15 November 2014

Vegetable Side Dishes, Part Two


Sautéed Apples and Carrots with Roasted Pecans
We have no real Thanksgiving traditions at our house. Last year was a big family event, with everyone bringing a specialty. One year the entire family went out for dinner. A few times we've traveled on that weekend, enjoying wonderful dinners at urban restaurants in other cities, with just a few family members joining us.

But somehow the humble little dinners we've had alone are my favorites. This year, because of my recent back injury, that's what we'll do: An unfussy dinner at home.

One thing I do like on my table each November: Green beans.

Here's my favorite option:

Green Beans Amandine with Shallots: This dish works best with fresh green beans, but frozen will do in a pinch. It pairs well with everything, from turkey to ham, from beef to fish.

I love shallots with green beans. The mild flavors compliment each other. Add something else, something a little richer, maybe and you've got a dish that happily accompanies turkey with all the trimmings:
Green Beans with Shallots and Pancetta.

A full turkey or ham dinner demands the addition of a tart or sweet side dish, too. Cranberry sauce, or even applesauce are contenders. But this dish, along with green beans, is really a spectacular option: Sweet, tart and nutty:

Sautéed Apples and Carrots with Roasted Pecans. I love this. I think it's the best thing I've ever done with apples. It's easy, too, and like the green bean dishes above, you can make it ahead of time and reheat it. In my experiences, most dishes improve after the flavors have time to marry.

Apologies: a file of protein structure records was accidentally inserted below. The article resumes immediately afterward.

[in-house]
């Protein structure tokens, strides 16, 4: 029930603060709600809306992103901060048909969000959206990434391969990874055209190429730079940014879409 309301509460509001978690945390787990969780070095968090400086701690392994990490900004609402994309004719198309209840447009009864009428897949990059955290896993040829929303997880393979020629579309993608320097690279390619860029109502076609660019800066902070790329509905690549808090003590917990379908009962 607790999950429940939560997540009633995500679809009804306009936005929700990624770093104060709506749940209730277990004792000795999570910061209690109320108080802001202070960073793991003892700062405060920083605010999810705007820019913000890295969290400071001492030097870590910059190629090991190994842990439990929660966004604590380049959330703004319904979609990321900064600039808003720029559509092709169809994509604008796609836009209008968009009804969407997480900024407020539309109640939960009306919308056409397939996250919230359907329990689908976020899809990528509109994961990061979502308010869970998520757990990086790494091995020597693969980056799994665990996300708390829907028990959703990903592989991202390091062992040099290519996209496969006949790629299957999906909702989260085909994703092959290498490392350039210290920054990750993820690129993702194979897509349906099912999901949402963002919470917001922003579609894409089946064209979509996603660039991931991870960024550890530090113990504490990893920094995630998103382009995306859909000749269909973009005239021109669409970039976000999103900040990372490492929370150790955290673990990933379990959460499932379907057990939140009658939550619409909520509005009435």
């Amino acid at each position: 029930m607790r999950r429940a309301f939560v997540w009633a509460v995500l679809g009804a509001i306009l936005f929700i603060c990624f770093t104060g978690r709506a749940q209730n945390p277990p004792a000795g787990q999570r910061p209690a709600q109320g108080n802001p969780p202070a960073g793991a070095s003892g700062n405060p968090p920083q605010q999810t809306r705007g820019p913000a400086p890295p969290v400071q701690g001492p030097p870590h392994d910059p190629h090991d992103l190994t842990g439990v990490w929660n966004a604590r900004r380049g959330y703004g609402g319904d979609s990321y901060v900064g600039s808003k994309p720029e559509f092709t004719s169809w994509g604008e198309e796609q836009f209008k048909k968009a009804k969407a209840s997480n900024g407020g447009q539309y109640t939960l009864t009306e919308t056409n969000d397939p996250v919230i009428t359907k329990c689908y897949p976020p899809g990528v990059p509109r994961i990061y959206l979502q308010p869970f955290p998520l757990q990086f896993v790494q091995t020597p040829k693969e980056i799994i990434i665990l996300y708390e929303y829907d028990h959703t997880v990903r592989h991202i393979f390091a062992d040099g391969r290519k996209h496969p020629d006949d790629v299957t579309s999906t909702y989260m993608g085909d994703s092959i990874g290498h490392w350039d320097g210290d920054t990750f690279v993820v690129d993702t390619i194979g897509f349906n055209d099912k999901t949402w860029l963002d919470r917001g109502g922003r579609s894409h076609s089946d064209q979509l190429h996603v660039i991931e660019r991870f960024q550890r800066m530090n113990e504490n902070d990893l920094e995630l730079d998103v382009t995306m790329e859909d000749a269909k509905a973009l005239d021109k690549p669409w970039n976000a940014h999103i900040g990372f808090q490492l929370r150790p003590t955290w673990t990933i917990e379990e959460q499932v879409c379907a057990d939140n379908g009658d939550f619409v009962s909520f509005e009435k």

14 November 2014

For a Frugal Thanksgiving: Vegetable Side Dishes, Part One

Roasted Brussels Sprouts with Carrots
For the past seven weeks, I've been dealing with some back issues that have made mobility painful. I'm on the mend, but the process is slow.

I miss cooking. I've been getting by with bagged salads, cereals and easy-to-make sandwiches plus the contents of my freezer's soup stash and my husband's cooking.

I miss puttering around in the kitchen. The organization, the prep, the chopping and slicing and dicing. I'm hoping to be back in full action in two weeks, just in time for Thanksgiving.

Some people insist on tradition, serving the same menu year after year. That would drive me crazy. I like to mix it up a little, try something new. Each Thanksgiving and each Christmas is different. One year we had chateaubriand. Last year we had coq au vin. No final decision on this year yet, but it's safe to say we will have one or two vegetable side dishes.

Roasted Cauliflower with Gruyere and Cheddar Cheese
Our choices may be one of the following:

Sautéed Fresh Corn with Onions: I've been making a roasted version using frozen kernels that is almost as good.

Maple Roasted Carrots with Onions and Thyme: This is a classic at my house, but I'm the only one who eats it. I now use fresh carrots. When I took this photo, I was cleaning out the freezer, so I used an emergency ration.

Roasted Carrots with Brown Sugar and Thyme: This is one of my favorite carrot dishes. It takes the recipe above and kicks it up a notch.

Roasted Brussels Sprouts with Carrots: I prefer fresh vegetables, but if you're pinched for time, this recipe makes frozen Brussels sprouts taste really good. I paired mine with fresh carrots.

Roasted Cauliflower with Gruyere and Cheddar Cheese: This pairs well with ham and sweet potatoes. A side salad of Brussels sprouts rounds out the meal. Corn bread is a nice addition.

More frugal side dish options to follow.

24 August 2014

Sunday in Frenchtown: Farm Market Vegetables



At Grandma Annie's, Sunday dinner fare was almost always the same: Roasted chicken with potatoes and whatever vegetables were in season.

Vegetables were prepared simply: Boiled and served with butter, salt and pepper.

Save for the addition of herbs and sautéed almonds or walnuts, that is often the best way to prepare them today. At least once a season, I serve vegetables with nothing to detract from their earthy flavor.